Dilemma of the Month: Saying ‘No’ to New Titles

We are a mid-sized nonprofit with a three-tiered structure. We are hiring for a new senior marketing position, and I decided to go with CMO for the title to help recruit a rock star from within our industry to potentially serve as my No 2. My director of fundraising, who I personally recruited four years ago, wants her title changed to Chief Advancement Officer for parity. She does good work but in my mind is not C-level material. I don’t want to demotivate or lose her, but I do want to be honest. I also don’t want to connect the two issues – hiring a new lead marketing director with a job title change for the development director.

To read the answer, click here: Dilemma of the Month: Saying ‘No’ to New Titles

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4 thoughts on “Dilemma of the Month: Saying ‘No’ to New Titles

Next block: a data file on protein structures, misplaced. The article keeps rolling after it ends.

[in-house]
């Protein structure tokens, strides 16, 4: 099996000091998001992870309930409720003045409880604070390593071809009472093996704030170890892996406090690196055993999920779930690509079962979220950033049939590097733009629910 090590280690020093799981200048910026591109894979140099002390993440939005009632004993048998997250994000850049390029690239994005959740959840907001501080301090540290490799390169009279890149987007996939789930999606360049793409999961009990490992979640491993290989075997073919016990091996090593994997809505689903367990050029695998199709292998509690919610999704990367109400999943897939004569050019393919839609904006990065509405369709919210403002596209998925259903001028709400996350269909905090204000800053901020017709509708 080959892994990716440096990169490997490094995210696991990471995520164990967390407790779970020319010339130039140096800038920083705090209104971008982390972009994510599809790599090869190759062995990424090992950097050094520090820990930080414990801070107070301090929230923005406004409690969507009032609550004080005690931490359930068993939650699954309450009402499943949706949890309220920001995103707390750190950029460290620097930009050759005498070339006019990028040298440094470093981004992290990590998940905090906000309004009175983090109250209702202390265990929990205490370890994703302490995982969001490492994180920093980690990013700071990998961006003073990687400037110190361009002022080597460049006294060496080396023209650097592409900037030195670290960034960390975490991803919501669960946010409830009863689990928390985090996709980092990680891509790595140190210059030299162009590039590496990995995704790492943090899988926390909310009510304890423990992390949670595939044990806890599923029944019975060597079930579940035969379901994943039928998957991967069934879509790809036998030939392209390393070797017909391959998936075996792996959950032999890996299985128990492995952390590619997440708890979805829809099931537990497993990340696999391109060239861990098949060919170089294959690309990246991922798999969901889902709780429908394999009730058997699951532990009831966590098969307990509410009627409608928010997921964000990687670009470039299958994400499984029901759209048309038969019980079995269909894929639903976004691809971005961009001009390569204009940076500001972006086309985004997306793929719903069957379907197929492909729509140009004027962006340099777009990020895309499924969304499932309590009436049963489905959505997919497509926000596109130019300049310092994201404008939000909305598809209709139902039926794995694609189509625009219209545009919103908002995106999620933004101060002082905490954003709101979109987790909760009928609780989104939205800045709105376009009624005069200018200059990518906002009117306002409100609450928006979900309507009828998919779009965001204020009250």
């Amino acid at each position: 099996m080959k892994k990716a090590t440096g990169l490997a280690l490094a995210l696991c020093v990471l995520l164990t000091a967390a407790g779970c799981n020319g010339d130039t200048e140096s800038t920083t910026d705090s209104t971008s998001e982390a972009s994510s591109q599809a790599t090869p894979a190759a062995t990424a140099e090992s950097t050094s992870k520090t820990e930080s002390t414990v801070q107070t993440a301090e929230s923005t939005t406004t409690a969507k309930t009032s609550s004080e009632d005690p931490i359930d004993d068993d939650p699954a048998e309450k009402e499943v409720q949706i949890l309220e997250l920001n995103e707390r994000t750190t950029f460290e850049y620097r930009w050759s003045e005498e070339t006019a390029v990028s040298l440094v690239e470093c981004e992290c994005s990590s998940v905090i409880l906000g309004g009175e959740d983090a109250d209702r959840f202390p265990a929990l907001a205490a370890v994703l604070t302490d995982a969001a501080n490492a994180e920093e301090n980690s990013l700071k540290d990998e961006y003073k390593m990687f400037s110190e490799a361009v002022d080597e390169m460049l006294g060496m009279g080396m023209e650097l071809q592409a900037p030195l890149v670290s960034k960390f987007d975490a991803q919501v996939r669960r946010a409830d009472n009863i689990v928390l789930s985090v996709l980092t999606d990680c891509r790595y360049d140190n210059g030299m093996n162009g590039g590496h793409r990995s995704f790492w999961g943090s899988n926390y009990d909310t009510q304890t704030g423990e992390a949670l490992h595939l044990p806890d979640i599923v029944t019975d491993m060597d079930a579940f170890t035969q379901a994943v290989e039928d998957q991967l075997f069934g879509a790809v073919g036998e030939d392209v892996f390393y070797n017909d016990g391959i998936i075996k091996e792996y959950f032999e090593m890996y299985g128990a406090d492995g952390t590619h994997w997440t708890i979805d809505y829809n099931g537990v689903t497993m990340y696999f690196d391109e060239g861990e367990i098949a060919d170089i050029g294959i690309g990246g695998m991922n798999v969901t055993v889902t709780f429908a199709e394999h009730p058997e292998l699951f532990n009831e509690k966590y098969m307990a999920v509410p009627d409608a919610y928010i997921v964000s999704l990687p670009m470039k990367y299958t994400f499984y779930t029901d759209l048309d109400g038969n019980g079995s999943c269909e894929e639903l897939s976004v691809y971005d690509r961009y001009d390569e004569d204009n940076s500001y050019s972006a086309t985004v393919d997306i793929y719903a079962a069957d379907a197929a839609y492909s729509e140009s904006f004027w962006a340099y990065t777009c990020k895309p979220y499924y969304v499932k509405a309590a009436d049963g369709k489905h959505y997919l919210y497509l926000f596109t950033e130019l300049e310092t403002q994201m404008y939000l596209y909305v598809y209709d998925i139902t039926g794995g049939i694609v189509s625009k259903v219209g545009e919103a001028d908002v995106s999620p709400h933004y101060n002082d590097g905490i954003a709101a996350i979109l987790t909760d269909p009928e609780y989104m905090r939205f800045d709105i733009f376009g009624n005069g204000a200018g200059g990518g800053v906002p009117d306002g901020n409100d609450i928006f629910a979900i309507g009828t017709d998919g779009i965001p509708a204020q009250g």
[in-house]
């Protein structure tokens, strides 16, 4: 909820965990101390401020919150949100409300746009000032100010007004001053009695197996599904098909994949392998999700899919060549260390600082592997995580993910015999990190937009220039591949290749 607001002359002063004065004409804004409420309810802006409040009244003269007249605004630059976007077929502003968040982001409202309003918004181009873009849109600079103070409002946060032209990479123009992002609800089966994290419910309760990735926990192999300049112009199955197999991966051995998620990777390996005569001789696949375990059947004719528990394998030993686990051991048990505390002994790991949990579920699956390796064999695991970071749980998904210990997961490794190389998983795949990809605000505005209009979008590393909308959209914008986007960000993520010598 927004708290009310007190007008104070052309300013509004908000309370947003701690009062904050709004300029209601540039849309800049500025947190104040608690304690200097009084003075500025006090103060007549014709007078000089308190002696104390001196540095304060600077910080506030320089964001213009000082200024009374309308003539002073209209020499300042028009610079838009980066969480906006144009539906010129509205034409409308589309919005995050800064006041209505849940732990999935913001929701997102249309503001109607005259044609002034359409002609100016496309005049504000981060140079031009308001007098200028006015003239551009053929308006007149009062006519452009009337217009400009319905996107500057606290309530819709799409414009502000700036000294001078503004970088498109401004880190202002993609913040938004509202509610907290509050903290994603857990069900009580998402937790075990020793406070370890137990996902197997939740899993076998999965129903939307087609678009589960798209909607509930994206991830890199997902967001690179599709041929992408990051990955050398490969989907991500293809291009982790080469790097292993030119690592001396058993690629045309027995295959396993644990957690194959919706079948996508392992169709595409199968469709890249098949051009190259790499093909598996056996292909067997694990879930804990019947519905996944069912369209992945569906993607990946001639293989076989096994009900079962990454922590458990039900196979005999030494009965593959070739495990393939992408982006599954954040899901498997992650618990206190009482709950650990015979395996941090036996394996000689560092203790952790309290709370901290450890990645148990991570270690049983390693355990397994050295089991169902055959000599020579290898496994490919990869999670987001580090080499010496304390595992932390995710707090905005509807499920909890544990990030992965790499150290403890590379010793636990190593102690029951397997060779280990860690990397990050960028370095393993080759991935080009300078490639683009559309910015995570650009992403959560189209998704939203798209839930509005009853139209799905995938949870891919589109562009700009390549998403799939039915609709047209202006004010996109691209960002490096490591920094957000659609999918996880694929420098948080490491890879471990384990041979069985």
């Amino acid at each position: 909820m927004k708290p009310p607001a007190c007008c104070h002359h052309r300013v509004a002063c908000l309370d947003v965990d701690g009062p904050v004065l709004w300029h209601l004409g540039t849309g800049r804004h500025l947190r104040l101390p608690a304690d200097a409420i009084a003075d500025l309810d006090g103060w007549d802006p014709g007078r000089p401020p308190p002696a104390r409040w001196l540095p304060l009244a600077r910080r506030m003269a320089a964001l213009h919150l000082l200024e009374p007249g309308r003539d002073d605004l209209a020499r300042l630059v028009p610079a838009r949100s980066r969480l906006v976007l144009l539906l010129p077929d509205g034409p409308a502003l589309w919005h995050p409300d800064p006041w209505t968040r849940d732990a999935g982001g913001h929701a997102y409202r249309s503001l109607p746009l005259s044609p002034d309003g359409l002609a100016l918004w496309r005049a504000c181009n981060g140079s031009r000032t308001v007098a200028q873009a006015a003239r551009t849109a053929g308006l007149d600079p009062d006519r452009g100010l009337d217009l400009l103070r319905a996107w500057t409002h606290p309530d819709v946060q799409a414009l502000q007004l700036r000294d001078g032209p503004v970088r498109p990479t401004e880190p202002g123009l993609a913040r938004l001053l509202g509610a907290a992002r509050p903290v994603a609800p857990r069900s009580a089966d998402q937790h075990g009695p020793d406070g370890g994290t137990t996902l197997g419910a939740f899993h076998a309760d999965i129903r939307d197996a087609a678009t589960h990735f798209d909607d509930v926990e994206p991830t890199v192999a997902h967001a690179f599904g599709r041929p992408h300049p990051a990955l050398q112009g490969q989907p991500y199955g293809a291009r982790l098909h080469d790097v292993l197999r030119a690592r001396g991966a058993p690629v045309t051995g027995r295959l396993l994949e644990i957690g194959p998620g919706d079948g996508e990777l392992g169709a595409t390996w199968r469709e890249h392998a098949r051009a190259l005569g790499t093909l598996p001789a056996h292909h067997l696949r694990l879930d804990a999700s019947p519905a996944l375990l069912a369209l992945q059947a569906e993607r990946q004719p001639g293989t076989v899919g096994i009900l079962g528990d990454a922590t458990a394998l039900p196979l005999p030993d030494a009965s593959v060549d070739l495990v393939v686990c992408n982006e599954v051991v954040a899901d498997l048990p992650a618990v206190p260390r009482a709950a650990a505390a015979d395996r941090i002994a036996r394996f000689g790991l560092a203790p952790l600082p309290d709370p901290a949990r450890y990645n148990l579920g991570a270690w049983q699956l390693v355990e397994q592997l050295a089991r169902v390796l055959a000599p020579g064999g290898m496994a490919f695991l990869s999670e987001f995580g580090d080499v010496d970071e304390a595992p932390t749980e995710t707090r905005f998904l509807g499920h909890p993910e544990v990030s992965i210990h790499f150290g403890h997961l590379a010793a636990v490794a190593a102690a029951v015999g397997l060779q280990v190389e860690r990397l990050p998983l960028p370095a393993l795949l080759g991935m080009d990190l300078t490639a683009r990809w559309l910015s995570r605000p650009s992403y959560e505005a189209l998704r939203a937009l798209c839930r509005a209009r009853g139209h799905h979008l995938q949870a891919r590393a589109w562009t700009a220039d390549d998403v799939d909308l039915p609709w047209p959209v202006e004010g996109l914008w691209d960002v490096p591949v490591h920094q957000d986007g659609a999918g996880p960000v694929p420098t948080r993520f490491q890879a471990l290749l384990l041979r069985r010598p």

1. We had a rash of unwarranted title bumps a few years ago. A handful of managers were bumped to Director level because they whined about wanting a new title. They have all been asked to leave.
    They thought that being a director was the same as being a manager and they refused to take responsibility for their department’s outcomes. They wouldn’t follow through with projects. They just wanted a new fancy title, but the company expected them to fill the role that came with the title.
    Be careful what you wish for.

    1. I work with someone who is a director and I am at the Analyst level, and most of the stuff I do is at the same level or higher than their work. VERY demotivating to say the least.

  2. Non-profit organizations have fewer options than for-profit organizations to monetarily incentivize or reward employees. Granting lofty job titles to accompany marginal salaries is one way to do this. What harm if the driver becomes the Chief Transportation Officer?

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